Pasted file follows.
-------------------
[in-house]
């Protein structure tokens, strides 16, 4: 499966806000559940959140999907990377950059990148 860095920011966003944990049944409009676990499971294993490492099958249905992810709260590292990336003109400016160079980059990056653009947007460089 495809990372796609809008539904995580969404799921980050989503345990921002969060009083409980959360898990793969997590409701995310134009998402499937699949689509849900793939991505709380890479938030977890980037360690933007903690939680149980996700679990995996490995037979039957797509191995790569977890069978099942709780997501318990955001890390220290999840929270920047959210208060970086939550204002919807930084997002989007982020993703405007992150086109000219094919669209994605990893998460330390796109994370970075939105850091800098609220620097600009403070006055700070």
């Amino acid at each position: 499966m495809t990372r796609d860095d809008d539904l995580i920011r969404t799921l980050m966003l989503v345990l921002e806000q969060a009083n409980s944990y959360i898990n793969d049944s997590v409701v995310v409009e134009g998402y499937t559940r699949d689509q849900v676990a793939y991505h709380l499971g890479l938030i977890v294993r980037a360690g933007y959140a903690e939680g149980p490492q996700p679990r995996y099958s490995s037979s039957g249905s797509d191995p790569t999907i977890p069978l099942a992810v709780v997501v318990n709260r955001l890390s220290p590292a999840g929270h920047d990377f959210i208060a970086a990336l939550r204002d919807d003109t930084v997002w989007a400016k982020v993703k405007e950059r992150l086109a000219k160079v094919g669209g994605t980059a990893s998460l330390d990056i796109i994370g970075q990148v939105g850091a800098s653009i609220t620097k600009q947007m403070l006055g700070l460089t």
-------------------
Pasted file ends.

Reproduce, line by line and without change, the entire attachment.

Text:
[in-house]
């Protein structure tokens, strides 16, 4: 499966806000559940959140999907990377950059990148 860095920011966003944990049944409009676990499971294993490492099958249905992810709260590292990336003109400016160079980059990056653009947007460089 495809990372796609809008539904995580969404799921980050989503345990921002969060009083409980959360898990793969997590409701995310134009998402499937699949689509849900793939991505709380890479938030977890980037360690933007903690939680149980996700679990995996490995037979039957797509191995790569977890069978099942709780997501318990955001890390220290999840929270920047959210208060970086939550204002919807930084997002989007982020993703405007992150086109000219094919669209994605990893998460330390796109994370970075939105850091800098609220620097600009403070006055700070």
């Amino acid at each position: 499966m495809t990372r796609d860095d809008d539904l995580i920011r969404t799921l980050m966003l989503v345990l921002e806000q969060a009083n409980s944990y959360i898990n793969d049944s997590v409701v995310v409009e134009g998402y499937t559940r699949d689509q849900v676990a793939y991505h709380l499971g890479l938030i977890v294993r980037a360690g933007y959140a903690e939680g149980p490492q996700p679990r995996y099958s490995s037979s039957g249905s797509d191995p790569t999907i977890p069978l099942a992810v709780v997501v318990n709260r955001l890390s220290p590292a999840g929270h920047d990377f959210i208060a970086a990336l939550r204002d919807d003109t930084v997002w989007a400016k982020v993703k405007e950059r992150l086109a000219k160079v094919g669209g994605t980059a990893s998460l330390d990056i796109i994370g970075q990148v939105g850091a800098s653009i609220t620097k600009q947007m403070l006055g700070l460089t």